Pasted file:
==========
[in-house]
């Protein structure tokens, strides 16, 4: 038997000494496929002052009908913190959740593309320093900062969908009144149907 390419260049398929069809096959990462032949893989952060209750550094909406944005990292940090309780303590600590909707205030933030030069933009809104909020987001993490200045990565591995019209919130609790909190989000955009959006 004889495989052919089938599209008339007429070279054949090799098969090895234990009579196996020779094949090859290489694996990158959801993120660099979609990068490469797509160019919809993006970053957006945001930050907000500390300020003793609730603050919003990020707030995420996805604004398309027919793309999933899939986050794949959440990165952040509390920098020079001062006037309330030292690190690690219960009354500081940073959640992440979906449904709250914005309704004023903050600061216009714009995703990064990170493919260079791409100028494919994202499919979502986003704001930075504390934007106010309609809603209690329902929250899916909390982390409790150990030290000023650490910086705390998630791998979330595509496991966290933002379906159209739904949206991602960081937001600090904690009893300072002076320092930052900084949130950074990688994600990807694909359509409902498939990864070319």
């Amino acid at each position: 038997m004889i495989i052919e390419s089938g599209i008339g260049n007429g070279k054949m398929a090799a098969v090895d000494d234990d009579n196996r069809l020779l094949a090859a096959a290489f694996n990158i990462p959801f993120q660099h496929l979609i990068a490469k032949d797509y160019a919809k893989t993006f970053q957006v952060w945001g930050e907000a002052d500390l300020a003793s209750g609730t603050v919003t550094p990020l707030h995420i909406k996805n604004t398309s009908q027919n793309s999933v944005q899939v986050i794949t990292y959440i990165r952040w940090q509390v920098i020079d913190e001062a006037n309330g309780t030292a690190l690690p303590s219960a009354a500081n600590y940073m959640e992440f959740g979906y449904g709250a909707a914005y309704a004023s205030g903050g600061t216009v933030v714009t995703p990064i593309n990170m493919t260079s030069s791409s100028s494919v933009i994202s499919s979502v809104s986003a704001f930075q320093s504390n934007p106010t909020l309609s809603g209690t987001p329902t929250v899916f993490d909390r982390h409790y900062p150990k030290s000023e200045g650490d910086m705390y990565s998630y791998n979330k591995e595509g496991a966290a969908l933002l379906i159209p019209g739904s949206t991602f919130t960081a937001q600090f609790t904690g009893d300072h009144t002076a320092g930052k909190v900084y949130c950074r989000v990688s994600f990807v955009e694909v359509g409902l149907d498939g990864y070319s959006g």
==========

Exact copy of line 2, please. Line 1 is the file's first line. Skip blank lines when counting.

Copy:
């Protein structure tokens, strides 16, 4: 038997000494496929002052009908913190959740593309320093900062969908009144149907 390419260049398929069809096959990462032949893989952060209750550094909406944005990292940090309780303590600590909707205030933030030069933009809104909020987001993490200045990565591995019209919130609790909190989000955009959006 004889495989052919089938599209008339007429070279054949090799098969090895234990009579196996020779094949090859290489694996990158959801993120660099979609990068490469797509160019919809993006970053957006945001930050907000500390300020003793609730603050919003990020707030995420996805604004398309027919793309999933899939986050794949959440990165952040509390920098020079001062006037309330030292690190690690219960009354500081940073959640992440979906449904709250914005309704004023903050600061216009714009995703990064990170493919260079791409100028494919994202499919979502986003704001930075504390934007106010309609809603209690329902929250899916909390982390409790150990030290000023650490910086705390998630791998979330595509496991966290933002379906159209739904949206991602960081937001600090904690009893300072002076320092930052900084949130950074990688994600990807694909359509409902498939990864070319």